Amar is a leading edge creator of knowledge communities that address culture in human development. He is the Founding Editor of the International Journal of the Inclusive Museum (2008-); Founding Editor of the International Journal on Environmental, Cultural, Economic and Social Sustainability (2004-2015) including the On Sustainability Journal Collection, which consists of four refereed journals and an annual review. (https://onsustainability.com/journals); and Co-founder and 2nd and 3rd Editor-in-Chief of the International Journal on Intangible Heritage.
Amar is a prominent UN/UNESCO/UNWTO Adviser on the four pillars of cultural, economic, social and environmental sustainability for the implementation of the UN Sustainable Development Goals and Transforming our world: the 2030 Agenda for Sustainable Development. (firstname.lastname@example.org) As a full time Curator, he is currently doing extensive field work on the systemic changes that led to the formation of layers of heritage and environment significance, over almost 2400 years, in the birthplace of Mahayana Buddhism – Amaravathi Heritage Town. His research is directly informing cultural planning for India’s first fully planned and aspirational green capital also called Amaravathi in the same state of Andhra Pradesh.
Robert Lee Bailey Professor of History, University of North Carolina
David Goldfield, Ph.D.
David Goldfield is the Robert Lee Bailey Professor of History at the University of North Carolina at Charlotte and editor of the Journal of Urban History. He has published 16 books on various aspects of Southern and American history, including Black, White, and Southern: Race Relations and Southern Culture, which received the Mayflower Award for Nonfiction and the Outstanding Book Award from the Gustavus Myers Center for the Study of Human Rights; Still Fighting the Civil War: The American South and Southern History; Southern Histories: Public, Personal, and Sacred; and the Pulitzer Prize-nominated Cotton Fields and Skyscrapers.
His most recent book is the best-selling America Aflame: How the Civil War Created a Nation. In addition, Goldfield has served as an expert witness in voting rights cases, consulted for history museums, and works as an Academic Specialist for the U.S. State Department, leading seminars and workshops abroad on various aspects of American political culture and providing historical context for contemporary elections.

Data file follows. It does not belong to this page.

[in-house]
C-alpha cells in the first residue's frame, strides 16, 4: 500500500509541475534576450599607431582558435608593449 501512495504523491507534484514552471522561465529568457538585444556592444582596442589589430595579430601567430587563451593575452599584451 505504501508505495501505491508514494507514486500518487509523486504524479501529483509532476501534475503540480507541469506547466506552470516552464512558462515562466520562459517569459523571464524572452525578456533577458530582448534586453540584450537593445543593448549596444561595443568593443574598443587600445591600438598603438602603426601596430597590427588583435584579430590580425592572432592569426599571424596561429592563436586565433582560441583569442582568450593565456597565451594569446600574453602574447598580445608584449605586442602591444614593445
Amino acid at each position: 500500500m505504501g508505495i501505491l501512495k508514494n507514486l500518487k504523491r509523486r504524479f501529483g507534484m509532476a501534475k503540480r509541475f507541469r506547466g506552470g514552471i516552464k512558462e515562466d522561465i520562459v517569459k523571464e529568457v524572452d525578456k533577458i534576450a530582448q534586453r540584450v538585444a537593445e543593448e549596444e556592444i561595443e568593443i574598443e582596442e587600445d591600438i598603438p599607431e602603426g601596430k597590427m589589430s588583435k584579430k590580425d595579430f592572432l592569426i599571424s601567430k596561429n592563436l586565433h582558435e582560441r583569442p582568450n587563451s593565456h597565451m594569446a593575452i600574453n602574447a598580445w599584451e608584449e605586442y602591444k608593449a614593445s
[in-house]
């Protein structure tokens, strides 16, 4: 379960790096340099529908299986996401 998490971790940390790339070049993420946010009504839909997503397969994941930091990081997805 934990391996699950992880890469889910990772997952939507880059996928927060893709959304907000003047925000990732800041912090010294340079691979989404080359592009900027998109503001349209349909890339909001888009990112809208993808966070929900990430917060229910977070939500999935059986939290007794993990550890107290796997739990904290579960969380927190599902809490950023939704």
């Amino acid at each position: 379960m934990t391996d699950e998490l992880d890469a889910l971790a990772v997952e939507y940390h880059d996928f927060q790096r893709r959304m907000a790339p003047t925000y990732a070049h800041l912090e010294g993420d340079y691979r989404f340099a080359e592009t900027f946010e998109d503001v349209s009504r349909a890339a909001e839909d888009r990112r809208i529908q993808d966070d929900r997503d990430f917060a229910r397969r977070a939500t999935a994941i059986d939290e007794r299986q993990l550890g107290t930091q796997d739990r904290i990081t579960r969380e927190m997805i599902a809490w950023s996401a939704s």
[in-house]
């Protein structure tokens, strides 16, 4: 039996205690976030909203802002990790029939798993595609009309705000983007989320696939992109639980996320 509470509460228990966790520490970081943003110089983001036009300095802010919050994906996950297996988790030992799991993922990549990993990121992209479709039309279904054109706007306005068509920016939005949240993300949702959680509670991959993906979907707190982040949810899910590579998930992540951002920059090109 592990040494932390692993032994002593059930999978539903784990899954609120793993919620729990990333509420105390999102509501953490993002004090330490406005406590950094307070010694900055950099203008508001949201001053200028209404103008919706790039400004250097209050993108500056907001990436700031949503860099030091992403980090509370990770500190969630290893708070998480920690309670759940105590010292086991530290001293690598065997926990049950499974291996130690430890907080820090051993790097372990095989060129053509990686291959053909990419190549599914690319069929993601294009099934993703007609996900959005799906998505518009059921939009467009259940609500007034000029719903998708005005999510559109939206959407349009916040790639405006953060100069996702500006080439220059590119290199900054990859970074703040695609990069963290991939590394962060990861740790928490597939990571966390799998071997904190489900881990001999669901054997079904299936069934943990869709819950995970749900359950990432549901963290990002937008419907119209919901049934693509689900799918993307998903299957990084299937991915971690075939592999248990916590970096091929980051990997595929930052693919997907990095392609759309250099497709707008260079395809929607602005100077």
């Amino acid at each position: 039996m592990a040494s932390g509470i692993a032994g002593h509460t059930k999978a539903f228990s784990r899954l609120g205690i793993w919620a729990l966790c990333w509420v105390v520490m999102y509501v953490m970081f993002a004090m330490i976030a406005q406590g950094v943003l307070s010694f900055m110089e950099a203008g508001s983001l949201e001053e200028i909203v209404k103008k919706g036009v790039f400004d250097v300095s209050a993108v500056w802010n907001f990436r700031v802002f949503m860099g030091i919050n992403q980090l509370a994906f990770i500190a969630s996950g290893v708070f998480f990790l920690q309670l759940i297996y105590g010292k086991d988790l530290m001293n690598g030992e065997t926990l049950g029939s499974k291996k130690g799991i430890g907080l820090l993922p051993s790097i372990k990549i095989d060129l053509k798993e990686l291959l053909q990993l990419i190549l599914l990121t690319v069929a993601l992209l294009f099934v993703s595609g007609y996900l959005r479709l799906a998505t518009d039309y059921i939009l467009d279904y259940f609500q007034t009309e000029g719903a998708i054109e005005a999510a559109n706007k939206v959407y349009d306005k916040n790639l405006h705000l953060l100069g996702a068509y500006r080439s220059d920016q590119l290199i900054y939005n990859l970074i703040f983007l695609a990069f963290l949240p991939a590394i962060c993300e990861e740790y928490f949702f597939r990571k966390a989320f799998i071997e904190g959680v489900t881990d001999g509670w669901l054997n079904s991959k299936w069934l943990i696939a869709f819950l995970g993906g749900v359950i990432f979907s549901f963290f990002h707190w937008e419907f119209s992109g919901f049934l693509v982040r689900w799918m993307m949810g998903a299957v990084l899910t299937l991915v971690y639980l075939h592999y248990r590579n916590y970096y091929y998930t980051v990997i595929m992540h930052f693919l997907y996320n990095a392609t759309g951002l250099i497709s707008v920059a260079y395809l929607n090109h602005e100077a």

Business Development Manager, Ackermans & Van Haaren
Philip Heylen is the Business Development Manager at Ackermans & van Haaren in Belgium.
He was born in Antwerp, in 1968, and holds a Masters in law. He became Vice Mayor of Antwerp in 2004, and was re-elected in 2006 and 2012, for the Flemish Christian Democratic Party CD&V. He is a member of the Board of Directors for numerous companies and organizations, including Elias, ISVAG, the Flemish Opera/Ballet, and M HKA. In his sparse free time, Philip Heylen is enthusiastic marathon runner. He also loves opera, American crooners, cooking, and has a particular fondness for hippos.
International Development Expert
Dr. Riva Kantowitz is an international development leader with experience in supporting frontline human rights advocates, catalyzing programs to assist civil society organizations, overseeing innovative grant-making and developing new teams. For more than 20 years, Dr. Kantowitz has worked on the prevention of conflict and genocide, transitional justice, promotion of human rights and community and individual resilience, and organizational growth in fragile and developing environments.